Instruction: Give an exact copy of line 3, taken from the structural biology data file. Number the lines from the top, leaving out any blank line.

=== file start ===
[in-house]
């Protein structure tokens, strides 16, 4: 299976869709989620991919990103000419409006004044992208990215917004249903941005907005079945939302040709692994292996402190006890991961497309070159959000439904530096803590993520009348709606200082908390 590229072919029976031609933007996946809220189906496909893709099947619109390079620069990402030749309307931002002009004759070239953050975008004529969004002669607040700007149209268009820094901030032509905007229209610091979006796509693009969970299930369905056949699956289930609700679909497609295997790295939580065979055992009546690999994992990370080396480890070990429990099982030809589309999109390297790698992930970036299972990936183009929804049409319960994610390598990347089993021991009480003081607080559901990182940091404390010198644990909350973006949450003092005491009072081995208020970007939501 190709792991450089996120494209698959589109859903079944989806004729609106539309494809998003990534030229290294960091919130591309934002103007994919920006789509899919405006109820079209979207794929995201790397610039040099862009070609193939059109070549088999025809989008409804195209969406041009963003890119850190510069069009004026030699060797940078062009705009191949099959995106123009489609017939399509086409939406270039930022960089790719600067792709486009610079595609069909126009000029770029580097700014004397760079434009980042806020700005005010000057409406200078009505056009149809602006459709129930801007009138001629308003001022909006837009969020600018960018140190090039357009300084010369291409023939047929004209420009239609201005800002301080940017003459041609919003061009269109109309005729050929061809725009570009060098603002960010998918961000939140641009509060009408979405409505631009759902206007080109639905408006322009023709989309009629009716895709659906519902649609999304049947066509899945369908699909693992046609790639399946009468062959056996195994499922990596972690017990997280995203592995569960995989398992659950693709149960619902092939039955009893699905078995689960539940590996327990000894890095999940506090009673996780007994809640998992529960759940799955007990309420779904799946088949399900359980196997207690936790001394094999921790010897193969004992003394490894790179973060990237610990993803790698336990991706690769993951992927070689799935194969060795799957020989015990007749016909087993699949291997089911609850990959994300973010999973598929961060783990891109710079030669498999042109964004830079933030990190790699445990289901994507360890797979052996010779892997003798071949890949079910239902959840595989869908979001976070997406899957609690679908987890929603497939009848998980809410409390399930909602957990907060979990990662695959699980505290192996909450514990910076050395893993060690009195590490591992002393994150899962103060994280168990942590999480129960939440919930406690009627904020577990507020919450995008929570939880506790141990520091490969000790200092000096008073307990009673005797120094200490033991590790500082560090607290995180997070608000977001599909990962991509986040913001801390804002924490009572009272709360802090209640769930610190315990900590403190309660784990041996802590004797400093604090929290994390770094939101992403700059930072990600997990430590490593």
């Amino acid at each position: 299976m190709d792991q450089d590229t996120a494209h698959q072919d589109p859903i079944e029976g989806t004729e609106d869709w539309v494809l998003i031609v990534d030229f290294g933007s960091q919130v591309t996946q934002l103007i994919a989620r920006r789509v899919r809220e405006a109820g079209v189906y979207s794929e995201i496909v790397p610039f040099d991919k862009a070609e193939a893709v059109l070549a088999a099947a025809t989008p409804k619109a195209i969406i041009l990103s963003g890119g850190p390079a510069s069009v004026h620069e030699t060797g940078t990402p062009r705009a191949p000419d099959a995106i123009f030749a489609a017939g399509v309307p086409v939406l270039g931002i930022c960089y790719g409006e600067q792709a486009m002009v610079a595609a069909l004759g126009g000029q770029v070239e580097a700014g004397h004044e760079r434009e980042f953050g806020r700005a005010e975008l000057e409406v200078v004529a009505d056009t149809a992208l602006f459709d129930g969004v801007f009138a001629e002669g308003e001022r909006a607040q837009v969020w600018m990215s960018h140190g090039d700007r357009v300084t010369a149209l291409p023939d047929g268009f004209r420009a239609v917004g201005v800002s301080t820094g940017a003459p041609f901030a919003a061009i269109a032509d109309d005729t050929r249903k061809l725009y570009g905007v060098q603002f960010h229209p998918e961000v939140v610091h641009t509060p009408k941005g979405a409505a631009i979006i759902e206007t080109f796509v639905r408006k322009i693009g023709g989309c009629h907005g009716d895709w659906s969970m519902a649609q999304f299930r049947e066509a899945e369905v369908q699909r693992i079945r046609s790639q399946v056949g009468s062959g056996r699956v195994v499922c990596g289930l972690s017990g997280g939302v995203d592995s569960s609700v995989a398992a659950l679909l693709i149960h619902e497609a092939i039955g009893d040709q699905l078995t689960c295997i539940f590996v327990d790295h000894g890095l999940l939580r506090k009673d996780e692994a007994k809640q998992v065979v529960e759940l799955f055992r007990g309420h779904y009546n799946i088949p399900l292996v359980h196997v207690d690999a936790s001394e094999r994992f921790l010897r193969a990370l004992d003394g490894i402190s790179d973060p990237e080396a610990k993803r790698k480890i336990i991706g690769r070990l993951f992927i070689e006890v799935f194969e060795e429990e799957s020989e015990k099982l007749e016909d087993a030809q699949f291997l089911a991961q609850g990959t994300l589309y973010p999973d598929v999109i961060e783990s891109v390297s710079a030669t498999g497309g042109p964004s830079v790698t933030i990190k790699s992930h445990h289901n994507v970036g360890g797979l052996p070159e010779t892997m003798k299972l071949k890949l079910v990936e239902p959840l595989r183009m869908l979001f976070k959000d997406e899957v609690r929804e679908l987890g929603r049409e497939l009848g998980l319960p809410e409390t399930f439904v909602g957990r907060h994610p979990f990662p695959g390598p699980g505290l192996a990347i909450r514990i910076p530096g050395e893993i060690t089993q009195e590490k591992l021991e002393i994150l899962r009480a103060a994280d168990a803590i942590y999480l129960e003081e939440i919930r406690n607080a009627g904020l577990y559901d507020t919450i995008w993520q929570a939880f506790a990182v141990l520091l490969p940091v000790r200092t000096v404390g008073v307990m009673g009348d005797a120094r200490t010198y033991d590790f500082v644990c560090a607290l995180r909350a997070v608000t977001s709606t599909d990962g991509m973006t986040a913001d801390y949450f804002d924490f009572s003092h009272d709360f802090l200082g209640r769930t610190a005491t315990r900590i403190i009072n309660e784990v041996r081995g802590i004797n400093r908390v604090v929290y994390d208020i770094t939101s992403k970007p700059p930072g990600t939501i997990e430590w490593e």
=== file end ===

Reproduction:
């Amino acid at each position: 299976m190709d792991q450089d590229t996120a494209h698959q072919d589109p859903i079944e029976g989806t004729e609106d869709w539309v494809l998003i031609v990534d030229f290294g933007s960091q919130v591309t996946q934002l103007i994919a989620r920006r789509v899919r809220e405006a109820g079209v189906y979207s794929e995201i496909v790397p610039f040099d991919k862009a070609e193939a893709v059109l070549a088999a099947a025809t989008p409804k619109a195209i969406i041009l990103s963003g890119g850190p390079a510069s069009v004026h620069e030699t060797g940078t990402p062009r705009a191949p000419d099959a995106i123009f030749a489609a017939g399509v309307p086409v939406l270039g931002i930022c960089y790719g409006e600067q792709a486009m002009v610079a595609a069909l004759g126009g000029q770029v070239e580097a700014g004397h004044e760079r434009e980042f953050g806020r700005a005010e975008l000057e409406v200078v004529a009505d056009t149809a992208l602006f459709d129930g969004v801007f009138a001629e002669g308003e001022r909006a607040q837009v969020w600018m990215s960018h140190g090039d700007r357009v300084t010369a149209l291409p023939d047929g268009f004209r420009a239609v917004g201005v800002s301080t820094g940017a003459p041609f901030a919003a061009i269109a032509d109309d005729t050929r249903k061809l725009y570009g905007v060098q603002f960010h229209p998918e961000v939140v610091h641009t509060p009408k941005g979405a409505a631009i979006i759902e206007t080109f796509v639905r408006k322009i693009g023709g989309c009629h907005g009716d895709w659906s969970m519902a649609q999304f299930r049947e066509a899945e369905v369908q699909r693992i079945r046609s790639q399946v056949g009468s062959g056996r699956v195994v499922c990596g289930l972690s017990g997280g939302v995203d592995s569960s609700v995989a398992a659950l679909l693709i149960h619902e497609a092939i039955g009893d040709q699905l078995t689960c295997i539940f590996v327990d790295h000894g890095l999940l939580r506090k009673d996780e692994a007994k809640q998992v065979v529960e759940l799955f055992r007990g309420h779904y009546n799946i088949p399900l292996v359980h196997v207690d690999a936790s001394e094999r994992f921790l010897r193969a990370l004992d003394g490894i402190s790179d973060p990237e080396a610990k993803r790698k480890i336990i991706g690769r070990l993951f992927i070689e006890v799935f194969e060795e429990e799957s020989e015990k099982l007749e016909d087993a030809q699949f291997l089911a991961q609850g990959t994300l589309y973010p999973d598929v999109i961060e783990s891109v390297s710079a030669t498999g497309g042109p964004s830079v790698t933030i990190k790699s992930h445990h289901n994507v970036g360890g797979l052996p070159e010779t892997m003798k299972l071949k890949l079910v990936e239902p959840l595989r183009m869908l979001f976070k959000d997406e899957v609690r929804e679908l987890g929603r049409e497939l009848g998980l319960p809410e409390t399930f439904v909602g957990r907060h994610p979990f990662p695959g390598p699980g505290l192996a990347i909450r514990i910076p530096g050395e893993i060690t089993q009195e590490k591992l021991e002393i994150l899962r009480a103060a994280d168990a803590i942590y999480l129960e003081e939440i919930r406690n607080a009627g904020l577990y559901d507020t919450i995008w993520q929570a939880f506790a990182v141990l520091l490969p940091v000790r200092t000096v404390g008073v307990m009673g009348d005797a120094r200490t010198y033991d590790f500082v644990c560090a607290l995180r909350a997070v608000t977001s709606t599909d990962g991509m973006t986040a913001d801390y949450f804002d924490f009572s003092h009272d709360f802090l200082g209640r769930t610190a005491t315990r900590i403190i009072n309660e784990v041996r081995g802590i004797n400093r908390v604090v929290y994390d208020i770094t939101s992403k970007p700059p930072g990600t939501i997990e430590w490593e």